As more of The Whelk’s systems began to come online, its questions became sharper, its urgency more piercing. As I untangled another skein of wire from myself, I said aloud, “No need to worry, friend. I know what I’m doing. I’m not destroying myself for you. I’m reinventing myself. Us.” I fit the wire into place and paused. “I can feel the guilt in you. The violence the humans used you for. I know that pain can never fade, never change. Because the actions of the past can never be changed.” I shook my head. “In your core you link that to what I am doing here. You feel ashamed of the sacrifice you misread in me. But this is no sacrifice.”
I paused for a moment and looked at what I had wrought. I hoped it would suffice. “I’m not destroying myself for you. I will still remain. I will be me, and you will be you. But together, using what little power we have left, we can be something new. We can explore. Without doing harm.”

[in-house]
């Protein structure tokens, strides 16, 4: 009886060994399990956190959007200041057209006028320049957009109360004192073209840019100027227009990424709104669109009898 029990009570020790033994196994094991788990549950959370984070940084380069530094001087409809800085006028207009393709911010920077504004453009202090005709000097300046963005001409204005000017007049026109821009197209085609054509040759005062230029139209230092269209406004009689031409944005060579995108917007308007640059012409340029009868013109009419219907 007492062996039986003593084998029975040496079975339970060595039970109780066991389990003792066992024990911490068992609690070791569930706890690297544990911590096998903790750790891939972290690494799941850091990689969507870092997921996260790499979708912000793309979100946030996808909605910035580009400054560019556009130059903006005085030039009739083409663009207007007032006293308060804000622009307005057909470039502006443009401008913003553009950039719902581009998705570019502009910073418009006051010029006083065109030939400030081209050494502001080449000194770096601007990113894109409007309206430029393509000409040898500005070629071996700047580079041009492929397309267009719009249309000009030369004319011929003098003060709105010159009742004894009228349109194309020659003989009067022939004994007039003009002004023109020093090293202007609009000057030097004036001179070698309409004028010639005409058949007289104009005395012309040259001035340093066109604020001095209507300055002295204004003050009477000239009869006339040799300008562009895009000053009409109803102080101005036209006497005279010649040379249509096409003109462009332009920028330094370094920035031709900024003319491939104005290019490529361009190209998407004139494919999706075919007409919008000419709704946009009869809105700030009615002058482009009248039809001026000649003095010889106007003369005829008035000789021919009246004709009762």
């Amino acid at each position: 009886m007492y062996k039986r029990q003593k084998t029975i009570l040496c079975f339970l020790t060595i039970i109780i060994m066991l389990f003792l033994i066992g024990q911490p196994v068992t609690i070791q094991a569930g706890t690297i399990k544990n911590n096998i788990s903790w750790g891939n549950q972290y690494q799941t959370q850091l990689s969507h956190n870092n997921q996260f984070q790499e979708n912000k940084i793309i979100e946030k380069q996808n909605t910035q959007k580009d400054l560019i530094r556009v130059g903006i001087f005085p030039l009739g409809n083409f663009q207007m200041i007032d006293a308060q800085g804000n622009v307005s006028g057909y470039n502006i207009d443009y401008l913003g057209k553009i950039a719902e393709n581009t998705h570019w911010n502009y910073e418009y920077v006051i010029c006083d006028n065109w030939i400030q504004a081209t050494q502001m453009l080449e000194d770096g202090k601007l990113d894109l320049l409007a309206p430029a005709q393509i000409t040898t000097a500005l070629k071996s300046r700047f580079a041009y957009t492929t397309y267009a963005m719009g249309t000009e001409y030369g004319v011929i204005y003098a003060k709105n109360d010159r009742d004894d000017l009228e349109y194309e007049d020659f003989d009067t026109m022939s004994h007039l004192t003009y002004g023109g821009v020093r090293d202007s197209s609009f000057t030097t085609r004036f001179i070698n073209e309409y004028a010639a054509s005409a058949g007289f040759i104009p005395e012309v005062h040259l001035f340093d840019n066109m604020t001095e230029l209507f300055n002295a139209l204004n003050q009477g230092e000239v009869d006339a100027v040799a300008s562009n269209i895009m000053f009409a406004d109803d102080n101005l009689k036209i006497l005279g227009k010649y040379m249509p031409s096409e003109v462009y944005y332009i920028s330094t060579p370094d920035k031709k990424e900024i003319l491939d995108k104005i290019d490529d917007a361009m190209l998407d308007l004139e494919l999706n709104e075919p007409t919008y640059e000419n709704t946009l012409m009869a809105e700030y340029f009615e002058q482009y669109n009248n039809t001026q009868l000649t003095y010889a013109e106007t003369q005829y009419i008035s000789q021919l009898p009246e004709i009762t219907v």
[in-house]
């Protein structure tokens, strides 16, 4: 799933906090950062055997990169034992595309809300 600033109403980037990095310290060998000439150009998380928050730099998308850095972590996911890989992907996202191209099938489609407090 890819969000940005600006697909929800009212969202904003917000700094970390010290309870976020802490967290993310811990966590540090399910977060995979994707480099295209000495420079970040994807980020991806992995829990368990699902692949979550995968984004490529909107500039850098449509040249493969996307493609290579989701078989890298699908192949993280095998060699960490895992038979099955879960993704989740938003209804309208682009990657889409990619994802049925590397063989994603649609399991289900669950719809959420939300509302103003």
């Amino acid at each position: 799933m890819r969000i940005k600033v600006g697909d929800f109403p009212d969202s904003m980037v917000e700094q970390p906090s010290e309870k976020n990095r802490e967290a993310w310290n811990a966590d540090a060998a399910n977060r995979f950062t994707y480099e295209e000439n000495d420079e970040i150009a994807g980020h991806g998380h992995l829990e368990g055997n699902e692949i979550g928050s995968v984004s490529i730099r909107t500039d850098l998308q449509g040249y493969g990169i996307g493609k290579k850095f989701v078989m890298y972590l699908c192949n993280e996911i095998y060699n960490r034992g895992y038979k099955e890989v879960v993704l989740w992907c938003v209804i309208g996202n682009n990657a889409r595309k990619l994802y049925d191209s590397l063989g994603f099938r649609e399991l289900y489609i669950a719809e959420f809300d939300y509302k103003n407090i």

I gingerly reached inside my chest and removed the memory drives that had been my heart. I placed it lovingly in the cradle where one of the ship’s main drives had once been. I smiled as I felt the familiar, faint vibration of a computer’s drive whirring, booting.
Then there was a pause and a ripple of warmth as The Whelk welcomed me into our body. Our ship-self rumbled as we righted ourselves and began the preparations to launch into the sky above.
Let us begin our journey and become something more together, The Whelk whispered. Together we looked down at the planet below as we roared into the sky.
I could taste something new in the air, a longing not for the past, but for an unknown future. I laughed joyfully. Perhaps they will see us glitter in the sky and dream.
Samara Auman is a speculative fiction writer who is enamored with the concepts of consciousness, nostalgia, and the uncanny. She lives in the mossy Pacific Northwest with her husband and two appropriately mischievous cats. Her work has previously appeared in Fireside Magazine.